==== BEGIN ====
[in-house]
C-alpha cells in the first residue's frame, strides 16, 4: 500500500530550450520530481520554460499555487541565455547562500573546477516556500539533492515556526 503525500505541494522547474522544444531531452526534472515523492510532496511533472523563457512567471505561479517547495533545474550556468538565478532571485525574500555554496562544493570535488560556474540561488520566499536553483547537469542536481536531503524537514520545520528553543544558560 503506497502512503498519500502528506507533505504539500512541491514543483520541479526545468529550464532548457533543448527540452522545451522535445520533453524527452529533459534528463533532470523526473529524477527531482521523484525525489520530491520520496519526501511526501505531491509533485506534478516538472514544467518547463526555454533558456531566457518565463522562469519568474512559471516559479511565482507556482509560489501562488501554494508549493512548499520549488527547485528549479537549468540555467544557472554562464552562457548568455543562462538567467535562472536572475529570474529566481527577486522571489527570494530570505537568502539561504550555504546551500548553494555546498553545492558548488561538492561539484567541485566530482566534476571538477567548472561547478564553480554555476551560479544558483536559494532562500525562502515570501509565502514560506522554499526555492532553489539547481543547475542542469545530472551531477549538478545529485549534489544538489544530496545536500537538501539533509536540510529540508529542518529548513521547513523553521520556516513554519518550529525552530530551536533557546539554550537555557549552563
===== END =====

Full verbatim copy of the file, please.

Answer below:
[in-house]
C-alpha cells in the first residue's frame, strides 16, 4: 500500500530550450520530481520554460499555487541565455547562500573546477516556500539533492515556526 503525500505541494522547474522544444531531452526534472515523492510532496511533472523563457512567471505561479517547495533545474550556468538565478532571485525574500555554496562544493570535488560556474540561488520566499536553483547537469542536481536531503524537514520545520528553543544558560 503506497502512503498519500502528506507533505504539500512541491514543483520541479526545468529550464532548457533543448527540452522545451522535445520533453524527452529533459534528463533532470523526473529524477527531482521523484525525489520530491520520496519526501511526501505531491509533485506534478516538472514544467518547463526555454533558456531566457518565463522562469519568474512559471516559479511565482507556482509560489501562488501554494508549493512548499520549488527547485528549479537549468540555467544557472554562464552562457548568455543562462538567467535562472536572475529570474529566481527577486522571489527570494530570505537568502539561504550555504546551500548553494555546498553545492558548488561538492561539484567541485566530482566534476571538477567548472561547478564553480554555476551560479544558483536559494532562500525562502515570501509565502514560506522554499526555492532553489539547481543547475542542469545530472551531477549538478545529485549534489544538489544530496545536500537538501539533509536540510529540508529542518529548513521547513523553521520556516513554519518550529525552530530551536533557546539554550537555557549552563